We use the accrual basis.

Back to Our Accrued Income Example

So, the question still remains to be answered: what do we do with our accounting equation on the 8th of April when the catering services were provided? 

Again, George’s Catering stood at:

accounting equation assets equity liabilities

The answer is that we do the following:

accounting equation: Income on Credit assets income owners equity increase

First of all, the income is recorded straight away on the 8th of April, as the event has taken place - the catering services for the funeral has been provided. The business has made income, and this is worth $5,000.

Income increases on the right side (the same side as the owner’s equity) as it belongs to the owner.

As the $5,000 is not yet received in cash, we record a debtor (the Smiths) on this date. Our assets still go up by $5,000, but this is in the form of debtors - not cash - because this was a credit transaction.

Want to see the full journal entry for this accrued income transaction?

Click here for the more advanced lesson on accrued income, where you can see the full debit and credit entry.

In terms of the accounting equation and financial position of George's Catering (as shown in the diagram above), you can see that the owner now has a stake of $30,000 out of the total assets of $35,000.

So even though no cash was received yet, the income still results in more assets, and in the owner having a greater share of these assets (more owner's equity).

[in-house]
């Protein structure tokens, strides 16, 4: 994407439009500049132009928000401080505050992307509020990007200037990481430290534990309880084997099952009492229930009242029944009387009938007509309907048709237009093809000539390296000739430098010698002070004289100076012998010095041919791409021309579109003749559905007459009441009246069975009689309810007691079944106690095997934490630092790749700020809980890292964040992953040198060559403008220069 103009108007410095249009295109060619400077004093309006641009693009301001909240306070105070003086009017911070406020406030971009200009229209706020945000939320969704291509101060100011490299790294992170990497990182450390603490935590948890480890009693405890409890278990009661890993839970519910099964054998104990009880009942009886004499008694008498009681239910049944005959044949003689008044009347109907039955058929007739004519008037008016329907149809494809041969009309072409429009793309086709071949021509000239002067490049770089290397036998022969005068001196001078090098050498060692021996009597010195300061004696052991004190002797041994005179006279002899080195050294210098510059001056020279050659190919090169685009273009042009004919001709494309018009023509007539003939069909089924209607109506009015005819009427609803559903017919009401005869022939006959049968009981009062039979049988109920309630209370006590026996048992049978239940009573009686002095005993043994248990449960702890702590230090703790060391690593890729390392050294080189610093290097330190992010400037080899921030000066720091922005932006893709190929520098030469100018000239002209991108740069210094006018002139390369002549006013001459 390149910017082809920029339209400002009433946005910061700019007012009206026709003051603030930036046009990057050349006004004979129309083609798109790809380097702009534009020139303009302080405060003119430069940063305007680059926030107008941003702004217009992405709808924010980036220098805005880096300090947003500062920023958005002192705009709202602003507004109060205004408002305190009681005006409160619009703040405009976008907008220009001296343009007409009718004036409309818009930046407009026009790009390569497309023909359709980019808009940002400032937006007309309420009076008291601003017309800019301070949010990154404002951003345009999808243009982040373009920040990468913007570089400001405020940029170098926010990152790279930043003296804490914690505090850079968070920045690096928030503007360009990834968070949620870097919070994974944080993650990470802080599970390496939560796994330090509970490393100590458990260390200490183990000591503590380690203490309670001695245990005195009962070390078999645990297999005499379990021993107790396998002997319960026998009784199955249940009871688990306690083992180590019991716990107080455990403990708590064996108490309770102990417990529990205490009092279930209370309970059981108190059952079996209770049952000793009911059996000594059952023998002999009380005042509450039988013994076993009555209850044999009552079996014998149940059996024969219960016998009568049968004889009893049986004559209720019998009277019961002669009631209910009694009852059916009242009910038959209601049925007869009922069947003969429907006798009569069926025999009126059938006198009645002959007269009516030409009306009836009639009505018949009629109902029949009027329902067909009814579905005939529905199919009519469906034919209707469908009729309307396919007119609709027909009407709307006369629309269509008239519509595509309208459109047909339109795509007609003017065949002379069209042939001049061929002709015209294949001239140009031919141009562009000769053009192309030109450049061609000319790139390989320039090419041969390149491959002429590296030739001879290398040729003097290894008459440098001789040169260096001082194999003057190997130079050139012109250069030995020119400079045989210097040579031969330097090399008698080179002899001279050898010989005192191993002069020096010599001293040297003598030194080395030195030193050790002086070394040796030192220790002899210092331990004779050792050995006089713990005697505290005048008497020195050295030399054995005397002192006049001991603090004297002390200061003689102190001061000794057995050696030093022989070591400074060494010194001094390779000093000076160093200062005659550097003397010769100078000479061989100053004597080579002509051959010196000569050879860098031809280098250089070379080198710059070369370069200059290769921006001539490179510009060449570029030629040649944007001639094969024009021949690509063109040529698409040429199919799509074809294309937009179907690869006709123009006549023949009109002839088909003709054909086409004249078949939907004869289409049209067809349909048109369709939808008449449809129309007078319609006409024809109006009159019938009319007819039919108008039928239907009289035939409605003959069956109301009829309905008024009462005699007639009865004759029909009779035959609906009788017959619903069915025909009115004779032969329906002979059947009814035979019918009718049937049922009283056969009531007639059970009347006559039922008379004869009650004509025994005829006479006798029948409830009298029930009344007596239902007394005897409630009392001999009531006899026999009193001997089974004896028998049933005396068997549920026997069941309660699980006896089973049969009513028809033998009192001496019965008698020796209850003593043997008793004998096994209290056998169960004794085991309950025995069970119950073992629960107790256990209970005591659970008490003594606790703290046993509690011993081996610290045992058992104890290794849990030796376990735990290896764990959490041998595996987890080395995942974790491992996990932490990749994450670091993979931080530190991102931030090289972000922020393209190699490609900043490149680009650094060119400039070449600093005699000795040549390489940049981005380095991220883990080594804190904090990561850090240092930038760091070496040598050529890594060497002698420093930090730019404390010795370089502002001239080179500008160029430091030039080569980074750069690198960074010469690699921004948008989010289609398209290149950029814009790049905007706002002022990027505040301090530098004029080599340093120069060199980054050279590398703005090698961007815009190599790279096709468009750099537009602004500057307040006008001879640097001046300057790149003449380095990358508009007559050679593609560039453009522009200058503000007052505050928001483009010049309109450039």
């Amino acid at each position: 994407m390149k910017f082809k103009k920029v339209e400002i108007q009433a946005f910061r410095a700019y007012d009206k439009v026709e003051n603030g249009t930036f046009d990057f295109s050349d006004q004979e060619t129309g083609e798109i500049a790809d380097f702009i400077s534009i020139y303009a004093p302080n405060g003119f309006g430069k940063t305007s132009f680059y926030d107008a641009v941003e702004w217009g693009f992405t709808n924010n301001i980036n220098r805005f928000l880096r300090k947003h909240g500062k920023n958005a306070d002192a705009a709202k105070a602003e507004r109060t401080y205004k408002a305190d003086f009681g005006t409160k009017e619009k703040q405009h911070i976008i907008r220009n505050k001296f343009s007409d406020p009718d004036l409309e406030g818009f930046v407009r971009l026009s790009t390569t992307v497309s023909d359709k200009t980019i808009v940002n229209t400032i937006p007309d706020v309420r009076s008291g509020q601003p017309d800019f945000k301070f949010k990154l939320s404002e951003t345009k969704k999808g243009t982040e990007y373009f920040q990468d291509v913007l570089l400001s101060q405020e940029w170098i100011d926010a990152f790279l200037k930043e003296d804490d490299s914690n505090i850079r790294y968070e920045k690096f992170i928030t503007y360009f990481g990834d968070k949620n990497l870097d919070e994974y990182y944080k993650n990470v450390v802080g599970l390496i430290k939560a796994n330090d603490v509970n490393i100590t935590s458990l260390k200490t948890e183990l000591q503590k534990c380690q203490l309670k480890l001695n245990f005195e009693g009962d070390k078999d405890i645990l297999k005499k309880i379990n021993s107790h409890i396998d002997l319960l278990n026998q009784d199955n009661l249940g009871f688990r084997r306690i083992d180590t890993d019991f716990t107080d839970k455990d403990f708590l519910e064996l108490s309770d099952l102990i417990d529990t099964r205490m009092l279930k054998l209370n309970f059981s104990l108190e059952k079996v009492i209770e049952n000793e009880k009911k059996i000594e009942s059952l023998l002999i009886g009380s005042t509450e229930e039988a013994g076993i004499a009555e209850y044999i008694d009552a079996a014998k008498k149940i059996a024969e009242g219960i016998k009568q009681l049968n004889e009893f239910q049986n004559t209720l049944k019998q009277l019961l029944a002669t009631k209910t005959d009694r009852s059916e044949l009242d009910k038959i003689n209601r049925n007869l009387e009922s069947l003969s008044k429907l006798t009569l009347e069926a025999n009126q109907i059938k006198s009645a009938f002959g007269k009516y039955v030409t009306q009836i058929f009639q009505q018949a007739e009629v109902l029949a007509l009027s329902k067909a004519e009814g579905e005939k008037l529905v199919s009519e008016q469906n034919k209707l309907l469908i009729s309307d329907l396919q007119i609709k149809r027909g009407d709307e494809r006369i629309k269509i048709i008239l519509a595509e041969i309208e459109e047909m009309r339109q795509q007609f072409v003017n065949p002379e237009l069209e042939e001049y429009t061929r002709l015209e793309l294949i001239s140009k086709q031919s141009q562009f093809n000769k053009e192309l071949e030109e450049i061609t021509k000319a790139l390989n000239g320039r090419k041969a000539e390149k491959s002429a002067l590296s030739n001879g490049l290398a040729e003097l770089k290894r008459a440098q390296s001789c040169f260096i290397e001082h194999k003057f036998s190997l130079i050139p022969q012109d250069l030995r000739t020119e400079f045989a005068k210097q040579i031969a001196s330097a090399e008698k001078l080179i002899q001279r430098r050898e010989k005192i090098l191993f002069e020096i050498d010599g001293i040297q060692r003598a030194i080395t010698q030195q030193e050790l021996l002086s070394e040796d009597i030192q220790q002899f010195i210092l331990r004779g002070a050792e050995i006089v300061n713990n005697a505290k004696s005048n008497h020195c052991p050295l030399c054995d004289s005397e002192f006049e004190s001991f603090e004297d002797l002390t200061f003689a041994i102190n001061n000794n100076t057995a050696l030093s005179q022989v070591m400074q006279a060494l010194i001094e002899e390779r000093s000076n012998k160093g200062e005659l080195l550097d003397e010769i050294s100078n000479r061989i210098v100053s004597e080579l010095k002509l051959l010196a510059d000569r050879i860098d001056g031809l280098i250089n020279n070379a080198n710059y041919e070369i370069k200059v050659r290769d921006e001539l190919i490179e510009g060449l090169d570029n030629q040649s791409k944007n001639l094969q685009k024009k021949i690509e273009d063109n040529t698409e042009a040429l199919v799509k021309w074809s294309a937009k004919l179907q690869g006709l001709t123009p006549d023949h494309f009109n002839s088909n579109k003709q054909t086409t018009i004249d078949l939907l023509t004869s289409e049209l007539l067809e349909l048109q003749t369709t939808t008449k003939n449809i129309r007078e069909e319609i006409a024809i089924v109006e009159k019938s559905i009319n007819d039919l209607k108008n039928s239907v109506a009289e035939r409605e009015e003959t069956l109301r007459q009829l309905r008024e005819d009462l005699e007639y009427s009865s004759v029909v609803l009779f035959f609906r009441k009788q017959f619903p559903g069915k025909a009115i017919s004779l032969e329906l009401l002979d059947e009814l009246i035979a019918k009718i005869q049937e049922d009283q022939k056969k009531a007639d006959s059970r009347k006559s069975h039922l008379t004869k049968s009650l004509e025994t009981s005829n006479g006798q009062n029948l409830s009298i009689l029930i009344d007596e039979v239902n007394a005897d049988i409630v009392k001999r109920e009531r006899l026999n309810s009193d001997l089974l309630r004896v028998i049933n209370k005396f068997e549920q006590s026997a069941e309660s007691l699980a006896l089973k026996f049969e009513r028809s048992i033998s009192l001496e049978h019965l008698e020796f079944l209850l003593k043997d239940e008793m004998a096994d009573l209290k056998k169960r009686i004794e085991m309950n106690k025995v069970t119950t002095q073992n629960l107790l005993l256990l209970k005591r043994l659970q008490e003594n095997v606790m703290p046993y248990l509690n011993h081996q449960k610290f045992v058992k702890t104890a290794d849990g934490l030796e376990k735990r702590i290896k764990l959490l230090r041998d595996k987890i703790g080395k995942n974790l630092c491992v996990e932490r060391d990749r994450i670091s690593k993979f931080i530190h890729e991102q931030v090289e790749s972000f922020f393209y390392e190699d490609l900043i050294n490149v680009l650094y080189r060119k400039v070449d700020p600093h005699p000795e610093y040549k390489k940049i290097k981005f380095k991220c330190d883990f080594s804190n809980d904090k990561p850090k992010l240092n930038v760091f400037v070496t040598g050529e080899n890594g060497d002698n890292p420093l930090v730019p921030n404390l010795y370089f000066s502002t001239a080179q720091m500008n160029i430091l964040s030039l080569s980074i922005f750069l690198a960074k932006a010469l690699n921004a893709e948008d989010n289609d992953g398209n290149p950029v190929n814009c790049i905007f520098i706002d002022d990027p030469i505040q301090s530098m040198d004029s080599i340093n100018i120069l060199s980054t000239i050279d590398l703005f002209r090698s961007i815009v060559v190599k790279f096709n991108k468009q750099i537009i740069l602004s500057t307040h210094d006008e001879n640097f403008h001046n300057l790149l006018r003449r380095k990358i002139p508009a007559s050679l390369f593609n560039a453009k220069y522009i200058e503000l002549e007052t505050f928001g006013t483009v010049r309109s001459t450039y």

Test Yourself!

Before you start, I would recommend to time yourself to make sure that you not only get the questions right but are completing them at the right speed.

Difficulty Rating:

Quiz length: 
4 questions

Time limit:
6 minutes

Important: The solution sheet on the following page only shows the solutions and not whether you got each of the questions right or wrong. So before you start, get yourself a piece of paper and a pen to write down your answers. Once you're done with the quiz and writing down your answers, click the Check Your Answers button at the bottom and you'll be taken to our page of solutions.

Good luck!

Accrued Income Mini Quiz:

Please note that all fields followed by an asterisk must be filled in.

Please enter the word that you see below.


Well done on completing this first tutorial on Accrued Income, hopefully you can now confidently answer the question: "What is Accrued Income?"

In our next lesson, part 2 on Accrued Income, we'll go over the second example relating to the funeral services that were provided - recording the payment from the debtor at the end of the month.

By the way, if you've been going through our lessons in order, this one is by far the most difficult so far. So if you're not feeling 100% yet, don't worry.

IMPORTANT: Do not move forward if you're confused. Instead, take a step back to the previous lesson entitled Income: Definition and Examples and go over the examples in it. When you're happy with that lesson, return to this one and check it over again. If you're still having trouble, return to earlier lessons you didn't feel good about, even the lessons in Basic Accounting Concepts. See if you can spot anything you didn't quite get the first time.

Once you're relatively comfortable with this lesson and the concept of accrued income, feel free to move ahead.

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Previous lesson: Income: Definition and Examples 
Next lesson: Accrued Income Example Part 2: Debtor Pays Off His Debt